The record discloses an expressed intention on the part of the decedent that the funds in the accounts be used only for the education and necessities of the beneficiaries. By the exercise of frugality the decedent had built up a substantial estate. The Dallas Federal officer described Sulovich as "tight" and "conservative." It is inconceivable, on the record before us, that Sulovich would have permitted any withdrawals by any beneficiary for any purpose which he considered to be extravagant or unwise. Under the terms of the signature cards, the Unrestricted right to use the funds in the accounts was not conferred upon the beneficiaries.
A literal reading of §§ 2036 and 2038 of the Internal Revenue Code mandates that any property transferred by a decedent be included in his gross estate where the decedent retains any power of control. United States v. O'Malley, supra, 383 U.S. 627, 86 S.Ct. 1123, 16 L.Ed.2d 145 (1966); Lober v. United States, supra, 346 U.S. 355, 74 S.Ct. 98, 98 L.Ed. 15 (1953); Estate of Bischoff v. Commissioner of Internal Revenue, supra, 69 T.C. 32 (1977); Estate of O'Connor v. Commissioner of Internal Revenue, supra,54 T.C. 969 (1970). This principle applies even though the transfer takes the form of an ostensibly completed gift. In Kasishke v. United States, 426 F.2d 429, 434 (10th Cir. 1970), the court stated with respect to the application of § 2036:
All sorts of complicating circumstances may be resorted to, but once the substance of the transaction is determined to meet these requisites, mere form will not avail. And even though it may appear that a position partakes of substance, if its recognition would be defeating to the very purpose of the Act it is not readily to be accepted. United States v. Allen, 293 F.2d 916 (10th Cir.), cert. denied, 368 U.S. 944, 82 S.Ct. 378, 7 L.Ed.2d 340 (1961).
See also United States v. Estate of Grace, 395 U.S. 316, 321, 89 S.Ct. 1730, 23 L.Ed.2d 332 (1969).
The facts in this case present a situation where the substance of the transfer, and not the form, must control. Although decedent delivered the bank account passbooks to his niece, he retained significant powers over those accounts, in accordance with the terms of the enforceable signature card contracts. The mere delivery of the trust account passbooks from decedent to his niece did not nullify the enforceability of the provision of the signature cards. Therefore, the characterization of the transfer from the decedent to the niece of the passbooks as a gift can not be dispositive of federal estate tax liability.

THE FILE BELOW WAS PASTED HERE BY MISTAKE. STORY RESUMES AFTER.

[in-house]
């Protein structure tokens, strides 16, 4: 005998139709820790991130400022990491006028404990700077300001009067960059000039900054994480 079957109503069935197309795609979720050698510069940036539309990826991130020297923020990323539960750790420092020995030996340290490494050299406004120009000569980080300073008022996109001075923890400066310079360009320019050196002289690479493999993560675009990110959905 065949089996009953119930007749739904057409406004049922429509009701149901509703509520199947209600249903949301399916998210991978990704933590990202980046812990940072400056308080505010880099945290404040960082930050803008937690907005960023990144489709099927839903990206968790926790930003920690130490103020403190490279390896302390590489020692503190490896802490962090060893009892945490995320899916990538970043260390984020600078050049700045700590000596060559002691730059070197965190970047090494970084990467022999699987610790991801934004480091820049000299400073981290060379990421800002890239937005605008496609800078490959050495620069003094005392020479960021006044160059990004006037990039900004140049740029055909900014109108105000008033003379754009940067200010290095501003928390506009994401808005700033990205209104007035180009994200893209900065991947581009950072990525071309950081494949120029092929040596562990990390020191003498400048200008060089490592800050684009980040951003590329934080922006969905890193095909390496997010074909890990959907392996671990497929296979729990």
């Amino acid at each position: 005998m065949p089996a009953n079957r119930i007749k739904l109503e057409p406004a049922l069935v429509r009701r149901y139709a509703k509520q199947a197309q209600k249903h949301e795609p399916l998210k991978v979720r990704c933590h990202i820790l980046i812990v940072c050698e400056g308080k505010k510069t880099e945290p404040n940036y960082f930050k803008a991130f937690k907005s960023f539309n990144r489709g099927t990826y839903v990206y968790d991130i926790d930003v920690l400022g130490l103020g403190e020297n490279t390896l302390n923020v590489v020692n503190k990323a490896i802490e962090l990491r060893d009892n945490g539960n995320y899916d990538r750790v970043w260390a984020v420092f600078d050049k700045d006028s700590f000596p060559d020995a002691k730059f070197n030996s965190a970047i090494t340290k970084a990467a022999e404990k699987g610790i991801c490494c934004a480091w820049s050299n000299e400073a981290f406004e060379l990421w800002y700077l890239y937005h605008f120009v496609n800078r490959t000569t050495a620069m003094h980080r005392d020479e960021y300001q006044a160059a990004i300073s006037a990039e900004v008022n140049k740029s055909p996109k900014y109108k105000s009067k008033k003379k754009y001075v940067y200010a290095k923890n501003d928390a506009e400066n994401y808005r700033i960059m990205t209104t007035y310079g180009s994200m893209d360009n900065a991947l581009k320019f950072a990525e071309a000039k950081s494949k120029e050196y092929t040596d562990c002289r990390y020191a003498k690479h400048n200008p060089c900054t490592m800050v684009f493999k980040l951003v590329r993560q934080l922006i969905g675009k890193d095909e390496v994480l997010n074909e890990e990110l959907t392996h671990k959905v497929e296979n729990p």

In Hickey v. Kahl, supra, relied upon by the Tax Court in this case, the court found delivery of trust account passbooks from the decedent/trustee to the beneficiary constituted a present gift of the accounts. The court recognized, however, that "mere delivery of the books to (the beneficiary) did not transfer full control to (the beneficiary), because she could not make withdrawals without (the trustee's) signature . . . ." 19 A.2d at 37. The Hickey court minimized the import of this retained signature card authority for purposes of finding a present gift. The court suggested that the signature card contract was simply a bank matter and it did not affect the rights of the other parties involved. For Federal estate tax purposes, however, retained control over bank account trusts through the existence of valid signature card contracts cannot be dismissed so easily.
Even after the decedent delivered the bank account passbooks to his niece, he retained the power to terminate the trusts and distribute their proceeds to the respective beneficiaries. By the terms of the signature card contract, decedent at all times prior to his death had absolute discretionary authority over the immediate access to and enjoyment of the funds in the accounts by the beneficiaries. In effect, the decedent retained both the power to accelerate the beneficiaries' enjoyment of the trust accounts and the power to veto any request by the beneficiaries to immediate enjoyment of the trusts. The powers retained by the decedent through the continued validity of the signature card contracts fall squarely within the scope of §§ 2036 and 2038.